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|The Method of Installing Nagios: An Important Choice|
|Server - Nagios|
The decision of how you install Nagios is an important one. One of the major decisions you need to make with Nagios is the method of install; compile from source, install from an RPM repository or install from a DEB repository. Once you make a choice you will need to stick with it. The reason for this is that each installation method creates different paths to the configuration files and to the binaries. For example:
NAGIOS Program Location Configuration File Plugins
Compile /usr/local/nagios/bin/nagios /usr/local/nagios/etc/nagios.cfg /usr/local/nagios/libexec
CentOS /usr/bin/nagios /etc/nagios/nagios.cfg /usr/lib/nagios/plugins
Debian/Ubuntu /usr/bin/nagios3 /etc/nagios3/nagios.cfg /usr/lib/nagios/plugins
From this brief example you can see the location is completely different for each option and in the case of Ubuntu the binary is named differently. This means that any additional programs that you implement with Nagios will have to coincide with these locations or the administrator will need to edit each line that indicates a path in any additional configuration files...not nice.
So what is the criteria for choosing an option?
1. What are you going to monitor?
If all you are going to do is monitor a few public ports like 21, 22, 25, 80, and 443 it is easiest to use the RPM repository or Deb repository with the commands yum or apt-get respectively. Note for CentOS you have to use the rpmforge repository as Nagios is not in the CentOS repository. Simple set ups can benefit from these quick easy installs.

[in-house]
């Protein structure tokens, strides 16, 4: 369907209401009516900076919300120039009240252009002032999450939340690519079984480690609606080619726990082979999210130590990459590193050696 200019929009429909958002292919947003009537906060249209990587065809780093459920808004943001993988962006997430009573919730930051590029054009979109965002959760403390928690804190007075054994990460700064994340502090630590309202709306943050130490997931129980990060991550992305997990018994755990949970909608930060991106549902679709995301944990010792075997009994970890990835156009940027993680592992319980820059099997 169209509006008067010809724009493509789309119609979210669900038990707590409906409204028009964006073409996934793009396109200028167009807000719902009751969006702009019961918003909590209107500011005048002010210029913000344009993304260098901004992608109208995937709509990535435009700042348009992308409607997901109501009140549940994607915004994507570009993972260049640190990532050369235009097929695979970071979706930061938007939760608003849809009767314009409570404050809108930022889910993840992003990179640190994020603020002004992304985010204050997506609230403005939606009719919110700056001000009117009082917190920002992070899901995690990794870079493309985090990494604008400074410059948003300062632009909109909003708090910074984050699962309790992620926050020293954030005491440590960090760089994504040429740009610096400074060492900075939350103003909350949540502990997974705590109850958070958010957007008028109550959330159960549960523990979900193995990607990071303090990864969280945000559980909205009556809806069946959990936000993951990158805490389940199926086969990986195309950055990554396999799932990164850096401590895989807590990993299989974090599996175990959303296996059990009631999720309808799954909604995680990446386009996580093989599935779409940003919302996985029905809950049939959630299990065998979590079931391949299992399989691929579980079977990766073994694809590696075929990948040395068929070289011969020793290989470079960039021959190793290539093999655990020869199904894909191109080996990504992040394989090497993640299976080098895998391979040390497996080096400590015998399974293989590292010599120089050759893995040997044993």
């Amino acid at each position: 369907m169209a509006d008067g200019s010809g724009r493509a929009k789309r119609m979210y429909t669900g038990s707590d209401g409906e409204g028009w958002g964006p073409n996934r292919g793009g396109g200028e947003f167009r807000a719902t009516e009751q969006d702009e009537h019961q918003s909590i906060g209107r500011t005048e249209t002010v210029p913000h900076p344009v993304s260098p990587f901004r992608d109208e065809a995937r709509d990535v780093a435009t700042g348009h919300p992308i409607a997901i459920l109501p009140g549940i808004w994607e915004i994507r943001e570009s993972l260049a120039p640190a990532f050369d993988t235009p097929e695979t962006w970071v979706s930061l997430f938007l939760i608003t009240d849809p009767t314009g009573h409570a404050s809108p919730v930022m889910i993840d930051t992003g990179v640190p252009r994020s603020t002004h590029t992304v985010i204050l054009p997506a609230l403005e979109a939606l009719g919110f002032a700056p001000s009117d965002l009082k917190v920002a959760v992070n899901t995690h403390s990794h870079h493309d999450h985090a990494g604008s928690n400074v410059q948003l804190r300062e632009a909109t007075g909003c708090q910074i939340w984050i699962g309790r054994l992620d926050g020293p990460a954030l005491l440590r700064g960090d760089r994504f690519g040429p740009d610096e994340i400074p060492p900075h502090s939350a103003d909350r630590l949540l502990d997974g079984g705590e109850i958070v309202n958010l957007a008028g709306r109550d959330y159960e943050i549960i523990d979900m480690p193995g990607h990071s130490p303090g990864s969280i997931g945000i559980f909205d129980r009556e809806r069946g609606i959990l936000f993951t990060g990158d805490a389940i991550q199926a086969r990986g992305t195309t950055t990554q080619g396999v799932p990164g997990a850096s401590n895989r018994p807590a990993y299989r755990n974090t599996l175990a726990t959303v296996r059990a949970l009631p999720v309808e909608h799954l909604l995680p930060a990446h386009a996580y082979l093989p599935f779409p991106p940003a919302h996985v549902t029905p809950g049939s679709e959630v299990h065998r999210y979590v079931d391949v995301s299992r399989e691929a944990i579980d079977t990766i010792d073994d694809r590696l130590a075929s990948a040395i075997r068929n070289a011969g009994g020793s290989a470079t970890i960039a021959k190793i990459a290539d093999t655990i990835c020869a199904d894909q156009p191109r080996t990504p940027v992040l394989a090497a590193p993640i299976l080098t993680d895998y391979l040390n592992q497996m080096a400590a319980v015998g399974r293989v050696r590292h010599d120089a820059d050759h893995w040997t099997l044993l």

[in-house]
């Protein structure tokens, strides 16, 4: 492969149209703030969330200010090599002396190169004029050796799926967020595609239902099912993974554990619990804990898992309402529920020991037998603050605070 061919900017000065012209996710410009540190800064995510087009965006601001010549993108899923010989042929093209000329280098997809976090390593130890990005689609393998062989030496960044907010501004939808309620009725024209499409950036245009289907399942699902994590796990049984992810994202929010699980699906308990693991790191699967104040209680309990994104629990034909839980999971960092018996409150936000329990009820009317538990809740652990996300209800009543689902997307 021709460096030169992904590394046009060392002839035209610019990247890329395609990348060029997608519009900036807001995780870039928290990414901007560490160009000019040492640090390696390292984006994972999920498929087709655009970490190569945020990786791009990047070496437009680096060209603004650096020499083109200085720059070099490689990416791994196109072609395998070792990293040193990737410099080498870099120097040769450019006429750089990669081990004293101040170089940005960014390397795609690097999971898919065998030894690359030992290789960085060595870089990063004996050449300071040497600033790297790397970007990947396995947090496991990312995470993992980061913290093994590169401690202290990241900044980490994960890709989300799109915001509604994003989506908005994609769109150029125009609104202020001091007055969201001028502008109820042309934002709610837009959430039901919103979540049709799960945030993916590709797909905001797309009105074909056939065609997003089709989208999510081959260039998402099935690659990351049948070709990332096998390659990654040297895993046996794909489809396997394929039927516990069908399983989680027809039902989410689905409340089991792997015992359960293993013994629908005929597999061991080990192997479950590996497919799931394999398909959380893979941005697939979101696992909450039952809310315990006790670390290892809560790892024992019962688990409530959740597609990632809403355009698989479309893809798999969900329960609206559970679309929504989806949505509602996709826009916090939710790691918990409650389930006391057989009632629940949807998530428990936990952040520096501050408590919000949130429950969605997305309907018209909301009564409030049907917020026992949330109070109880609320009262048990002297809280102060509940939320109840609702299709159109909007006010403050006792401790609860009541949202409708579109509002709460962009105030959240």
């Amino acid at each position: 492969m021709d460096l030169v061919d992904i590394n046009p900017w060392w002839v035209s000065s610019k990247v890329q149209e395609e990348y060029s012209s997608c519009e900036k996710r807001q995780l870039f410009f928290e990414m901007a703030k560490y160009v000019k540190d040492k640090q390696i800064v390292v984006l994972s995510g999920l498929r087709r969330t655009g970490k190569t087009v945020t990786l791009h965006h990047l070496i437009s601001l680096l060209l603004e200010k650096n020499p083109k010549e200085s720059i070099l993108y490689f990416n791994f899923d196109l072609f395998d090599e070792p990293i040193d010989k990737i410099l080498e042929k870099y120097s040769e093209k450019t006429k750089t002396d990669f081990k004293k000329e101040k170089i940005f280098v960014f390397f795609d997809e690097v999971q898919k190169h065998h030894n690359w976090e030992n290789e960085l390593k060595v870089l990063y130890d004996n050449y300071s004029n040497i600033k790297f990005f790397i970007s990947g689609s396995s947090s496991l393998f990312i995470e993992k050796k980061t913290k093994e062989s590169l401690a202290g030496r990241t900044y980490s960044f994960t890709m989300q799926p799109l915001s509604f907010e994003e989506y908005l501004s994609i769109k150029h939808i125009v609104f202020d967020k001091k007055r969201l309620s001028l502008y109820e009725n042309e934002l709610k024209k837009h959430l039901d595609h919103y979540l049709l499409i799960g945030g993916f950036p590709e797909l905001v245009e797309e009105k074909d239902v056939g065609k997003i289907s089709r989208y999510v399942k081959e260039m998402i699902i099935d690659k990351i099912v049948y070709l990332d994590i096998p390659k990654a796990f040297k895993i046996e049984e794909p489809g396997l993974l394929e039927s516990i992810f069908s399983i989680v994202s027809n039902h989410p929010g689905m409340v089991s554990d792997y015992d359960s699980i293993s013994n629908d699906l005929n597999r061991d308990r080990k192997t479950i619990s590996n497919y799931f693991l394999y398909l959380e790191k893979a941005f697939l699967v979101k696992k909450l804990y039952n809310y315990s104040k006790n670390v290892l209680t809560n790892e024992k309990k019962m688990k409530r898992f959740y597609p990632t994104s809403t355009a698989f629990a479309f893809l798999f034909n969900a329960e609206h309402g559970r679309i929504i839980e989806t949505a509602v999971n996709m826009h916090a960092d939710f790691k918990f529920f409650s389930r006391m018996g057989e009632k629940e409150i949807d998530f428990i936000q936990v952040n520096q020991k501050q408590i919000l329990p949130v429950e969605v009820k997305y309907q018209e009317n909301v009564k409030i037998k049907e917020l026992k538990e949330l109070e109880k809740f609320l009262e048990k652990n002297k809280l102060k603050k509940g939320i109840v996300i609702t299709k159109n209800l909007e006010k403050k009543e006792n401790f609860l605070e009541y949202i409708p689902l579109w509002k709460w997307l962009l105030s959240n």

If you want to monitor anything beyond the basics, compile Nagios...do not hesitate to take this choice.
2. What Addons will you use?
Addons are applications that can be used with Nagios to enhance the features, like mapping, MySQL backend, graphing, etc. If you want to use Addons, compile. The reason for that is most Addons assume you will compile and if you try to use another option you will continually find configuration issues.
3. Where will you get help?
This is also a major factor in your choice. If you purchase a book, access a web site or ask a friend, you will have to know if that information refers to an installation that was compiled or installed using a repository. If you purchased a book, do what the book says. If you have a favorite web site, do what they do. But whatever you do don't try to mix the information as it can be very confusing. If you have installed using the RPM repository and you read a book that is written for an installation that was compiled, you will need to translate each path to your settings.
In the end the decision in how to install Nagios really is related to simplicity of your install and what you want to monitor. For a very simple set up it will work fine, but if you want to get serious about what Nagios and do, compile.